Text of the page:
Okay, so Runaways is a Marvel series, and it features cameo appearances from familiar sorts like Wolverine, Spider-Man, and Captain America. But the real stars are the title characters, a group of teens who discover that their parents are evil (literally), run away together, and must take down their parents' supervillain occult organization, The Pride. The six original members of this ragtag group also discover special gifts and powers they've inherited from their families. Their team includes an 11-year-old mutant girl with super strength, a witch, an alien who can fly and glow like the rainbow, and the daughter of time-travelers with a psychic bond with a velociraptor.
Yes, it sounds wacky, but Vaughan and Alphona quickly establish the series' unique world and mythologies. Most Marvel superheroes live on the East Coast (notably NYC), but these kids hail from Los Angeles. They take refuge at the La Brea Tar Pits, the Hollywood sign, and other notable locations. The kids eventually shed their superhero monikers (e.g. Arsenic and Old Lace, Bruiser, Sister Grimm) and act like typical teenagers who happen to fight bizarre baddies when they're not watching reruns of Friends or discovering first crushes. Vaughan captures the teen speak quite well and avoids overusing pop culture references that will date the series. If my teenage sister, who has zero interest in comics, can get hooked on this series, then anybody can. The first two volumes by the original creators are a breath of fresh air in the Marvel universe (although no superhero knowledge is necessary) and are certain to entertain teens and adults alike.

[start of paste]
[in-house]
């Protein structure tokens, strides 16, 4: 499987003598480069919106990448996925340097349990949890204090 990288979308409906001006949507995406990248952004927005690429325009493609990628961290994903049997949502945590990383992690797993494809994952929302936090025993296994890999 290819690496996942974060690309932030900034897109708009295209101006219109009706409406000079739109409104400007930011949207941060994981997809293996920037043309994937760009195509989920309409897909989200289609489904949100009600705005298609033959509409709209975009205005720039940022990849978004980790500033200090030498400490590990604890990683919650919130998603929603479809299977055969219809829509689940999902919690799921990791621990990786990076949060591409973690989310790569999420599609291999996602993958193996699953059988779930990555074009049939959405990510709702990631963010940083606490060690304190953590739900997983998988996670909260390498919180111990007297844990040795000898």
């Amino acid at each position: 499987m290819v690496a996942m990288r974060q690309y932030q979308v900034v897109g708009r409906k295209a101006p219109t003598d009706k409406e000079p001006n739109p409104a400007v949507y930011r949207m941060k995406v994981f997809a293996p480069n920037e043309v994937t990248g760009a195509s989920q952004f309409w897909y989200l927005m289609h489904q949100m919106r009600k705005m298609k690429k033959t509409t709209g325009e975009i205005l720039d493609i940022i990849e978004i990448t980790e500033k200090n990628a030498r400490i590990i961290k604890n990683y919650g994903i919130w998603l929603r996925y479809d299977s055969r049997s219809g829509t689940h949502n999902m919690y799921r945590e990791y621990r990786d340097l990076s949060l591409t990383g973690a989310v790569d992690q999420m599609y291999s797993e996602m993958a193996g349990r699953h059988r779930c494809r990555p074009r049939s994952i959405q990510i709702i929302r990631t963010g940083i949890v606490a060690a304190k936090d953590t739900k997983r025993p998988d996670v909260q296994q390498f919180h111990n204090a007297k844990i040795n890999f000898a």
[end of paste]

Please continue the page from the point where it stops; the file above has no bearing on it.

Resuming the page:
Y: The Last Man by Brian K. Vaughan/Pia Guerra